An Exploration of Community Policing In Democracies


Policing communities is one of the interesting and challenging areas of policing work especially in a democracy. Policing communities in democracies has even led to the evolution of the concept of community policing, which has been defined as "a philosophy of full service personalized policing, where the same officer patrols and works in the same area on a permanent basis, from a decentralized place, working in a proactive partnership with citizens to identify and solve problems" (Bertus, 1996). The idea behind community policing has also come from the challenges that are involved in policing communities, especially in sensitive contexts of poor localities, policing youth, or policing in communities that are minorities and have specific perceptions of crime such as terrorism. In that sense policing communities can be linked to different areas of policing, such as, terrorism, drug trafficking, domestic violence and smuggling.

Policing Communities: Issues, Challenges, Perspectives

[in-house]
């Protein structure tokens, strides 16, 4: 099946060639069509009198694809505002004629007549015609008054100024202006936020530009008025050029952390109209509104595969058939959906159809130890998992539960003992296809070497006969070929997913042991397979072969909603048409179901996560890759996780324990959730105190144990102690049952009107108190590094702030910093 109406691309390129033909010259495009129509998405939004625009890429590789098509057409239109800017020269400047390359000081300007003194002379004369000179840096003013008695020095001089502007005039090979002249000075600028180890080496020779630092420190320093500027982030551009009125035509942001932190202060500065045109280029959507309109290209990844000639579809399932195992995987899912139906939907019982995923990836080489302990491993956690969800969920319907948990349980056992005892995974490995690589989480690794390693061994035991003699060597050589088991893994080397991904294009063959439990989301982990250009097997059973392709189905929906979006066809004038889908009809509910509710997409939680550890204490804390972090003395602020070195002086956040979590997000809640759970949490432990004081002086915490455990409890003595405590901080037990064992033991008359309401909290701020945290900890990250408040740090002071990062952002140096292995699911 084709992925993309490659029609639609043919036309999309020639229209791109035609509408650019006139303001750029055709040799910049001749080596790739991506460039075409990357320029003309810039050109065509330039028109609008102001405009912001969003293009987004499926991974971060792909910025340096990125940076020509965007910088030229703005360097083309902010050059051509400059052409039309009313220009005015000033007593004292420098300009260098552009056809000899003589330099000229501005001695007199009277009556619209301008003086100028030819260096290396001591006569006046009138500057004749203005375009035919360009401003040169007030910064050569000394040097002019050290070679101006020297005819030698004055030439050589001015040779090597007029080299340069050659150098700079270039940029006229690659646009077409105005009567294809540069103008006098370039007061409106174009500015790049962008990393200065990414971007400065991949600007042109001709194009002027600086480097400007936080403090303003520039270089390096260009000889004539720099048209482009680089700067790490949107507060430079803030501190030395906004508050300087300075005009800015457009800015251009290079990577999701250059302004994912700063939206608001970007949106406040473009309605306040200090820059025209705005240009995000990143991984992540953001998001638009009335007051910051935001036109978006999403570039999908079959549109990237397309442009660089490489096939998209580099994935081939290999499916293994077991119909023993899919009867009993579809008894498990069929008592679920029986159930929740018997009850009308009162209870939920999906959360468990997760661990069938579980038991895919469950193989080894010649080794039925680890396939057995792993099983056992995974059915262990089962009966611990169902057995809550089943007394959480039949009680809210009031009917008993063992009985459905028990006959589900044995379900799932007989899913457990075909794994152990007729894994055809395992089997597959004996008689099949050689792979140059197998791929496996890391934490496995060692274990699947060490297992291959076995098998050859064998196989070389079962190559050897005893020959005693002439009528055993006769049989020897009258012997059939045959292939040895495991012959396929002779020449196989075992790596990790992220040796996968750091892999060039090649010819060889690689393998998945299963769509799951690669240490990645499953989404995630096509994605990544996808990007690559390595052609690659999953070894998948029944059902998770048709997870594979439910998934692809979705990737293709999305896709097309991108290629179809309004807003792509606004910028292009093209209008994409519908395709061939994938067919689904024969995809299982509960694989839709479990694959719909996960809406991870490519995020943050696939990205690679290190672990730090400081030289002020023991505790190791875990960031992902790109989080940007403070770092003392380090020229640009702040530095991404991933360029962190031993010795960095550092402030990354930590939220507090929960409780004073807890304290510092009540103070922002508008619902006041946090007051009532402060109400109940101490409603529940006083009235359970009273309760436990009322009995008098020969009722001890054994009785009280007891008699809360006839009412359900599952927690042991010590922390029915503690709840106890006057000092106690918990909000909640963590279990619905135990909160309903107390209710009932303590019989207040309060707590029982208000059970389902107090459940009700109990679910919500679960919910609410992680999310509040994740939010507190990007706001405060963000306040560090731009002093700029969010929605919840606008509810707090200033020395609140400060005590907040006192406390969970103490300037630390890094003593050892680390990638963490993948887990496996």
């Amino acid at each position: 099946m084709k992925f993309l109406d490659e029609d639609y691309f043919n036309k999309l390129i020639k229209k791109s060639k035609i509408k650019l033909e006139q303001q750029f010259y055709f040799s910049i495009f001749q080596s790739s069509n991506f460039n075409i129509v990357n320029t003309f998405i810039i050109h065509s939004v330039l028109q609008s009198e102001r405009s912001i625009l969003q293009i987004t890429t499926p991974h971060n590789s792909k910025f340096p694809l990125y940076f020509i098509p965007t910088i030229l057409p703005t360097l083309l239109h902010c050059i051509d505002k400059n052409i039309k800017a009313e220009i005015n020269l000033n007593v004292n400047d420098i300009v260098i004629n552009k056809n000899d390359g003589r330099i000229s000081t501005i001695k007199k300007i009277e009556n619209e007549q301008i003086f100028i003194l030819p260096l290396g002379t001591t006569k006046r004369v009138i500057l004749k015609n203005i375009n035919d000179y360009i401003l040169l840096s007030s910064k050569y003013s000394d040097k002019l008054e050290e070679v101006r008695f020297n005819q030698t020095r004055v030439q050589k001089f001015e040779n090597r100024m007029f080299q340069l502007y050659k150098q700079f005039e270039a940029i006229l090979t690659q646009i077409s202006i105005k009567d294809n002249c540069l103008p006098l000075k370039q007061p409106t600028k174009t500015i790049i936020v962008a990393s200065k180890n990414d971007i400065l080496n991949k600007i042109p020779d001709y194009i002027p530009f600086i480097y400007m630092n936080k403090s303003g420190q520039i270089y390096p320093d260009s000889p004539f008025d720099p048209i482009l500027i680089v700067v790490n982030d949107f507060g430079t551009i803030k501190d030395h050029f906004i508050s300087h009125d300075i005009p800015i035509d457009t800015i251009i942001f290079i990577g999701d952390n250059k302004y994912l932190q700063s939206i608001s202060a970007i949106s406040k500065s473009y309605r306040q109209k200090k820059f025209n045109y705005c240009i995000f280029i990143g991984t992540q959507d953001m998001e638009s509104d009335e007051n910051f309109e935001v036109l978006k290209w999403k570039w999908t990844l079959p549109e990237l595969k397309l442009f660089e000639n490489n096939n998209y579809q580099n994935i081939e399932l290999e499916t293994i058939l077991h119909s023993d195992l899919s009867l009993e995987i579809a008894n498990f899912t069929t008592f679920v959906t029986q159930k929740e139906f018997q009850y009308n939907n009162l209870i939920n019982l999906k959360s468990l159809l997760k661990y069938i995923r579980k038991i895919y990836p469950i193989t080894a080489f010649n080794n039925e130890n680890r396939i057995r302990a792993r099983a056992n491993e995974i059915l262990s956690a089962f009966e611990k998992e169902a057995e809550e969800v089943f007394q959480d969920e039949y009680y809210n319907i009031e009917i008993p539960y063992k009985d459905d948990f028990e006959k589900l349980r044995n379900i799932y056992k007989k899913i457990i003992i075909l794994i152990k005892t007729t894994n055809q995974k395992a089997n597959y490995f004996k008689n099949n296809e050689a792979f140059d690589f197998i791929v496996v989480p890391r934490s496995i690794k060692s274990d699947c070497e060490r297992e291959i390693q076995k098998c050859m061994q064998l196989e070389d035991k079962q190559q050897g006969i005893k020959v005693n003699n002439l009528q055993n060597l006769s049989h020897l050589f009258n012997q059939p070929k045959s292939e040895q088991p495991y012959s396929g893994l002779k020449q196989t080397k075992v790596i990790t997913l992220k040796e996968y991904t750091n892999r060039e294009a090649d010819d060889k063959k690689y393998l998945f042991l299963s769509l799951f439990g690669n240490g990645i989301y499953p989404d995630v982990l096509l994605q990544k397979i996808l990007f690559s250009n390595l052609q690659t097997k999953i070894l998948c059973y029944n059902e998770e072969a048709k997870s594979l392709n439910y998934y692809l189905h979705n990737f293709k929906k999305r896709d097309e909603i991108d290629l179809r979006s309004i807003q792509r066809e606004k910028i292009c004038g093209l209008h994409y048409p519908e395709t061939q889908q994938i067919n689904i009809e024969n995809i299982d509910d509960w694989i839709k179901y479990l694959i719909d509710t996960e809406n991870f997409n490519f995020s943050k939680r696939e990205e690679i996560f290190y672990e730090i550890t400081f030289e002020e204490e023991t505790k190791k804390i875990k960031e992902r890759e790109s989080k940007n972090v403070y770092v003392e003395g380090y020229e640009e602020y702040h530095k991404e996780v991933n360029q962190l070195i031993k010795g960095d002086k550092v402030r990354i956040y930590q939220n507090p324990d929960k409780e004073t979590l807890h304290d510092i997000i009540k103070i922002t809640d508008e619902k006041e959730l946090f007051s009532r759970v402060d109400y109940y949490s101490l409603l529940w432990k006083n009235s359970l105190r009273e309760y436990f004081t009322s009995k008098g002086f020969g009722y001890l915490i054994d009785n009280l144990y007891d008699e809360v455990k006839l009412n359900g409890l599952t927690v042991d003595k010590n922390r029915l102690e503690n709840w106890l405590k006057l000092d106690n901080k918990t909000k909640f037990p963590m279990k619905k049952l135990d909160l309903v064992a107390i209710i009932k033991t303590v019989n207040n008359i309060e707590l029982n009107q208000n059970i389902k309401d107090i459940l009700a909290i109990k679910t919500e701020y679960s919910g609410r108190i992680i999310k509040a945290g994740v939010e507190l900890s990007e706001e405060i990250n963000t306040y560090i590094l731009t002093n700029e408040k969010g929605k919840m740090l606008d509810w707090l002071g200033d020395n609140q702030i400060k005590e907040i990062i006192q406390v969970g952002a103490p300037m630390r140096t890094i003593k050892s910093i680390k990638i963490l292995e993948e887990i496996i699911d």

The concept of community policing has been evolved within the area of policing communities and it forms an interesting and relevant theoretical perspective in this area. The focus of community policing is on building relationships between the police and the community so that partnerships and strategies can be created for reducing crime and disorder where interactions between local agencies and members of the public play an important role (Mastrofski & Warden, 1995). The concept of community policing has been linked to the ideas of John Alderson, who was the former Chief Constable of Devon and Cornwall police (Alderson, 1979). The concept of community policing is based on the premise that the police also needs to get cooperation from the public in crime prevention, which can be in the form of intelligence inputs to the police by members of the public or in other ways of partnerships between communities and police (Alderson, 1979). Over time, community policing as a concept has come to be recognised as including many different ways in which such policing can be effected. One way of doing community policing would be by encouraging the community to help prevent crime by giving talks at schools, or forming neighbourhood watch groups, which are some of the ways in which partnerships can be increased between the communities and the police (Watson, Stone, & DeLuca, 1998). Another method of community policing can be the use of foot or bicycle patrols wherein officers patrol the same areas as their usual beat or having teams of police officers for designated neighbourhoods (Watson, Stone, & DeLuca, 1998). An effective way of community policing is to create accountability for specific police officers with respect to the communities they may be allotted (Watson, Stone, & DeLuca, 1998). Community policing stresses on the improved means of communication between police and the communities, wherein the police can talk to their people about their objectives and strategies and the communities can also talk to the police about their concerns and wishes (Watson, Stone, & DeLuca, 1998). Partnerships between communities and police can also involve nonprofit service providers, private businesses and even the media (Watson, Stone, & DeLuca, 1998). These methods of community policing are meant to provide more support to the idea of community and police interactions.